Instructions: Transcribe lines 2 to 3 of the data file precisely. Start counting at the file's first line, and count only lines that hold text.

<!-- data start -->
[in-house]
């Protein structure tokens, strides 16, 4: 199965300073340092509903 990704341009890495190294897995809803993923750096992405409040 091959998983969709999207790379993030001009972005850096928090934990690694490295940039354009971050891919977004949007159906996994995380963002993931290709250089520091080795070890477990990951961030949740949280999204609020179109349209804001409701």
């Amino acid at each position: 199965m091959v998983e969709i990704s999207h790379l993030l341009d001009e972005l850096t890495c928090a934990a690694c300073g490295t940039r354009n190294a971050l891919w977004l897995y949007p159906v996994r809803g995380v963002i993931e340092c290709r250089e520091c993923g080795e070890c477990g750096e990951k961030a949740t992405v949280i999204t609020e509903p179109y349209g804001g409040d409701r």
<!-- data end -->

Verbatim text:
């Protein structure tokens, strides 16, 4: 199965300073340092509903 990704341009890495190294897995809803993923750096992405409040 091959998983969709999207790379993030001009972005850096928090934990690694490295940039354009971050891919977004949007159906996994995380963002993931290709250089520091080795070890477990990951961030949740949280999204609020179109349209804001409701």
């Amino acid at each position: 199965m091959v998983e969709i990704s999207h790379l993030l341009d001009e972005l850096t890495c928090a934990a690694c300073g490295t940039r354009n190294a971050l891919w977004l897995y949007p159906v996994r809803g995380v963002i993931e340092c290709r250089e520091c993923g080795e070890c477990g750096e990951k961030a949740t992405v949280i999204t609020e509903p179109y349209g804001g409040d409701r």